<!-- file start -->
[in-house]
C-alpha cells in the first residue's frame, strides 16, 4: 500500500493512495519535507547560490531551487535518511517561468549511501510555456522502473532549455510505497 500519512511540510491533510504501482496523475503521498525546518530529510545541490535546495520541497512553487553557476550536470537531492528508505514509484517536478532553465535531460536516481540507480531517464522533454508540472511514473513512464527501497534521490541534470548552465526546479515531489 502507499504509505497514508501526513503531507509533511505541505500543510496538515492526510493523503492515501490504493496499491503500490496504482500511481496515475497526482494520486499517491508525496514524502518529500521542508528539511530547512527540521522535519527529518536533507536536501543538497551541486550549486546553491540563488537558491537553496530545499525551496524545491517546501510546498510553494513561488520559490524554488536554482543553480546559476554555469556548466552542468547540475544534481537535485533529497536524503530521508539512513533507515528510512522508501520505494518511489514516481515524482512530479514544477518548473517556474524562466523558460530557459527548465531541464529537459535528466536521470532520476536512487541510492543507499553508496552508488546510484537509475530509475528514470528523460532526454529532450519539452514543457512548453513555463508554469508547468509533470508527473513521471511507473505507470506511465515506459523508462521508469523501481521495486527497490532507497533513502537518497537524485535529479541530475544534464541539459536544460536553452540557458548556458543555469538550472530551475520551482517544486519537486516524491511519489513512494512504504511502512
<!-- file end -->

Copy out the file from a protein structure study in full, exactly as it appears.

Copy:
[in-house]
C-alpha cells in the first residue's frame, strides 16, 4: 500500500493512495519535507547560490531551487535518511517561468549511501510555456522502473532549455510505497 500519512511540510491533510504501482496523475503521498525546518530529510545541490535546495520541497512553487553557476550536470537531492528508505514509484517536478532553465535531460536516481540507480531517464522533454508540472511514473513512464527501497534521490541534470548552465526546479515531489 502507499504509505497514508501526513503531507509533511505541505500543510496538515492526510493523503492515501490504493496499491503500490496504482500511481496515475497526482494520486499517491508525496514524502518529500521542508528539511530547512527540521522535519527529518536533507536536501543538497551541486550549486546553491540563488537558491537553496530545499525551496524545491517546501510546498510553494513561488520559490524554488536554482543553480546559476554555469556548466552542468547540475544534481537535485533529497536524503530521508539512513533507515528510512522508501520505494518511489514516481515524482512530479514544477518548473517556474524562466523558460530557459527548465531541464529537459535528466536521470532520476536512487541510492543507499553508496552508488546510484537509475530509475528514470528523460532526454529532450519539452514543457512548453513555463508554469508547468509533470508527473513521471511507473505507470506511465515506459523508462521508469523501481521495486527497490532507497533513502537518497537524485535529479541530475544534464541539459536544460536553452540557458548556458543555469538550472530551475520551482517544486519537486516524491511519489513512494512504504511502512